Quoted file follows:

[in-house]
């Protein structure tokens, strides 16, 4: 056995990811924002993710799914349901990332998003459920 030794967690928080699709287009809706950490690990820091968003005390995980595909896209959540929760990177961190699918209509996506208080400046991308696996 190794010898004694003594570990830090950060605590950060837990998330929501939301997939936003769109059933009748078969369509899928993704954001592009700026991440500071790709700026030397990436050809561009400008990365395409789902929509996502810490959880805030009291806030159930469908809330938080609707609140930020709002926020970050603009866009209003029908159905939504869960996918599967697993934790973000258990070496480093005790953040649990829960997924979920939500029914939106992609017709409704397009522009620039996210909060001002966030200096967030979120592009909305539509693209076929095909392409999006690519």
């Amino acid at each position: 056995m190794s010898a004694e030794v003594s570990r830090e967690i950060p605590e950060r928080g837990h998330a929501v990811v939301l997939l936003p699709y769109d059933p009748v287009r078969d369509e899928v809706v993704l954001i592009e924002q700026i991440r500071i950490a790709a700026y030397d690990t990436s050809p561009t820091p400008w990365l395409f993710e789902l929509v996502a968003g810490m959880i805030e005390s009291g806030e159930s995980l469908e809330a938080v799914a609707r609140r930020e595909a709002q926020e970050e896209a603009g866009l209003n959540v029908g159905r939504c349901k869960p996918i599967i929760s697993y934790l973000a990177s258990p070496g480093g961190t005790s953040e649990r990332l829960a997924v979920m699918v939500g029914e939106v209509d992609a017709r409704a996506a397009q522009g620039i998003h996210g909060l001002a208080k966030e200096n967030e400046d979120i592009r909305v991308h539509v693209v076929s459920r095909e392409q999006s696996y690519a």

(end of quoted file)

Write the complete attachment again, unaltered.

[in-house]
């Protein structure tokens, strides 16, 4: 056995990811924002993710799914349901990332998003459920 030794967690928080699709287009809706950490690990820091968003005390995980595909896209959540929760990177961190699918209509996506208080400046991308696996 190794010898004694003594570990830090950060605590950060837990998330929501939301997939936003769109059933009748078969369509899928993704954001592009700026991440500071790709700026030397990436050809561009400008990365395409789902929509996502810490959880805030009291806030159930469908809330938080609707609140930020709002926020970050603009866009209003029908159905939504869960996918599967697993934790973000258990070496480093005790953040649990829960997924979920939500029914939106992609017709409704397009522009620039996210909060001002966030200096967030979120592009909305539509693209076929095909392409999006690519």
């Amino acid at each position: 056995m190794s010898a004694e030794v003594s570990r830090e967690i950060p605590e950060r928080g837990h998330a929501v990811v939301l997939l936003p699709y769109d059933p009748v287009r078969d369509e899928v809706v993704l954001i592009e924002q700026i991440r500071i950490a790709a700026y030397d690990t990436s050809p561009t820091p400008w990365l395409f993710e789902l929509v996502a968003g810490m959880i805030e005390s009291g806030e159930s995980l469908e809330a938080v799914a609707r609140r930020e595909a709002q926020e970050e896209a603009g866009l209003n959540v029908g159905r939504c349901k869960p996918i599967i929760s697993y934790l973000a990177s258990p070496g480093g961190t005790s953040e649990r990332l829960a997924v979920m699918v939500g029914e939106v209509d992609a017709r409704a996506a397009q522009g620039i998003h996210g909060l001002a208080k966030e200096n967030e400046d979120i592009r909305v991308h539509v693209v076929s459920r095909e392409q999006s696996y690519a």